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Wait, that’s my blood type

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Nyiragongo Crater: Journey to the Center of the World

In June 2010, a team of scientists and intrepid explorers stepped onto the shore of the lava lake boiling in the depths of Nyiragongo Crater, in the heart of the Great Lakes region of Africa. The team had dreamed of this: walking on the shores of the world’s largest lava lake. Members of the team had been dazzled since childhood by the images of the 1960 documentary “The Devil’s Blast” by Haroun Tazieff, who was the first to reveal to the public the glowing red breakers crashing at the bottom of Nyiragongo crater. Photographer Olivier Grunewald was within a meter of the lake itself, giving us a unique glimpse of its molten matter.


Credit: Olivier Grunewald/Paula Nelson


Sulfur mining in Kawah Ijen

In East Java, Indonesia lies Kawah Ijen volcano, 2,600 meters tall (8,660ft), topped with a large caldera and a 200-meter-deep lake of sulfuric acid. The quietly active volcano emits gases through fumaroles inside the crater, and local miners have tapped those gases to earn a living. Stone and ceramic pipes cap the fumaroles, and inside, the sulfur condenses into a molten red liquid, dripping back down and solidifying into pure sulfur. Miners hack chunks off with steel bars, braving extremely dangerous gases and liquids with minimal protection, then load up as much as they can carry for the several kilometers to the weighing station. Loads can weigh from 45 to 90kg (100 - 200 lbs), and a single miner might make as many as two or three trips in a day. At the end of a long day, miners take home approximately Rp50,000 ($5.00 u.s.). The sulfur is then used for vulcanizing rubber, bleaching sugar and other industrial processes nearby.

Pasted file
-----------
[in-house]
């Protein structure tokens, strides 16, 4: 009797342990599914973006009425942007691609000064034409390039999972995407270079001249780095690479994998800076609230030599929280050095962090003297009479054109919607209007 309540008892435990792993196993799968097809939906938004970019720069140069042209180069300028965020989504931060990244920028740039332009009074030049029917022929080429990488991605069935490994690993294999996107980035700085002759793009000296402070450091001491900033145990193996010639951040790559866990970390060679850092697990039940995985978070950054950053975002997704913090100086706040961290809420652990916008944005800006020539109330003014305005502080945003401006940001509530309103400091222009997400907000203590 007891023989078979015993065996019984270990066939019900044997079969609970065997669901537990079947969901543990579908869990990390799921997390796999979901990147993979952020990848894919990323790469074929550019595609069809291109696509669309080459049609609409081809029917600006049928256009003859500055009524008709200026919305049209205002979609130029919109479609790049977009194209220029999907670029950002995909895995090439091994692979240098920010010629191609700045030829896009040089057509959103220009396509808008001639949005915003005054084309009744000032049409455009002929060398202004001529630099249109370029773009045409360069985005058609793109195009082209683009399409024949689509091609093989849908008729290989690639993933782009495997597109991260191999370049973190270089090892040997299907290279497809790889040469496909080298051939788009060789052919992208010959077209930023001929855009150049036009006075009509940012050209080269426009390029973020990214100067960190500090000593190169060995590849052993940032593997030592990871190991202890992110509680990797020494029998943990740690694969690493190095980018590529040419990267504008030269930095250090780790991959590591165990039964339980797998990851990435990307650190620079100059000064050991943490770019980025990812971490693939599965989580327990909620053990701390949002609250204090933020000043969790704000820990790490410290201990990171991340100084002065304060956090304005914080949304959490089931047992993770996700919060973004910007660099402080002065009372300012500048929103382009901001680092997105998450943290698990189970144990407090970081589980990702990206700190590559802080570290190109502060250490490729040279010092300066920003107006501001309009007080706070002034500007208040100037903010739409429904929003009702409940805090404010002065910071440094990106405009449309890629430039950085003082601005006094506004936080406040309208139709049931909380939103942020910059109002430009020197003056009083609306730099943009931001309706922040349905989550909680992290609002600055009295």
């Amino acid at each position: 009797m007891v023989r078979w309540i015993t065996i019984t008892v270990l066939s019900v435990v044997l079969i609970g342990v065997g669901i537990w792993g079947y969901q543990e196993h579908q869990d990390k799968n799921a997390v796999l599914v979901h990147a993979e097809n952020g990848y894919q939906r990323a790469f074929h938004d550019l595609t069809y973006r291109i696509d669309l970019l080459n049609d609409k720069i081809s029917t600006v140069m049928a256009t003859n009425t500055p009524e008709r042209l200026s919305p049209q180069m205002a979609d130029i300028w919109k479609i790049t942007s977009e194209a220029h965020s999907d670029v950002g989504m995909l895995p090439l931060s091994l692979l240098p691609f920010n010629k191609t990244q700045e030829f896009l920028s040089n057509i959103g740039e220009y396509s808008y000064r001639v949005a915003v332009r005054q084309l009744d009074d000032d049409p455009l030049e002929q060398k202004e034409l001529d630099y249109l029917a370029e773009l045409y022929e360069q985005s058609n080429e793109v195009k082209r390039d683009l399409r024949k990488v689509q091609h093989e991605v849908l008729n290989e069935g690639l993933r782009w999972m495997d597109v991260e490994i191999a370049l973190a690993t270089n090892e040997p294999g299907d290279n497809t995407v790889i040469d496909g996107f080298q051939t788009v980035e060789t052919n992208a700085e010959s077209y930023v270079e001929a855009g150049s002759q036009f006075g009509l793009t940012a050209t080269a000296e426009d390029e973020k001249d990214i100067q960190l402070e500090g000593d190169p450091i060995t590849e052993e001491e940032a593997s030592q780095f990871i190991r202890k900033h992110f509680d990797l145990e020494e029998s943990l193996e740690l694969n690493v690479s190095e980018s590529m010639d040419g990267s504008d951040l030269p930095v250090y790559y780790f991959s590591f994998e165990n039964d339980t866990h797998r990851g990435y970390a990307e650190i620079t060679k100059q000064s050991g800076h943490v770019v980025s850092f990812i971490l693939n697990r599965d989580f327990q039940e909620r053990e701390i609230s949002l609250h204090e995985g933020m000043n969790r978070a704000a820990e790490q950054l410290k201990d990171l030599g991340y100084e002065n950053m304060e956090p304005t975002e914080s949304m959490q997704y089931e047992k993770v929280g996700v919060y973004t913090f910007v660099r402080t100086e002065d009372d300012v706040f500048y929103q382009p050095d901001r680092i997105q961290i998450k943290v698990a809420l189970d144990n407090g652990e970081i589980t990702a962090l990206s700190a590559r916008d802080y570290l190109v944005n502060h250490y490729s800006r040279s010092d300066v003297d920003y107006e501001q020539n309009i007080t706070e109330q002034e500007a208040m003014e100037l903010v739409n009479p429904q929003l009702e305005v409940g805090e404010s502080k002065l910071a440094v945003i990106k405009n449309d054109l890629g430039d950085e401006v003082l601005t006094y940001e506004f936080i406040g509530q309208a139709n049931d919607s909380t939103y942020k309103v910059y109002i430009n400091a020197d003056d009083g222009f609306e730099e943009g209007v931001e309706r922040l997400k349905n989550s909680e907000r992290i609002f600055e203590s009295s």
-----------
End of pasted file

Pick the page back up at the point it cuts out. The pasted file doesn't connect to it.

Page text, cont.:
Photographer Olivier Grunewald has made several trips into the sulfur mine in the crater of the Kawah Ijen volcano, bringing with him equipment to capture surreal images lit by moonlight, torches, and the blue flames of burning molten sulfur.  Mr. Grunewald has been kind enough to share with us the other-worldly photos of these men as they do their hazardous work under the light of the moon.

 Credit: Olivier Grunewald/The Big Picture

Olivier Grunewald’s official website





The Adventures of Mark Twain (1985) || The Mysterious Stranger Scene

I’m only giving you guys this link if you PROMISE not to watch it when you’re high. Just trust me on that 


I’m sober and that fucked me up

Not going to lie, Satan’s design in this has got to be one of my favorite character designs ever and I would love to incorporate something like it into one of my own works someday.

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I quit

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I’m really fond of her “OMG EXPLOSION” face.



Ellen Ripley by Ïve Bastrash.


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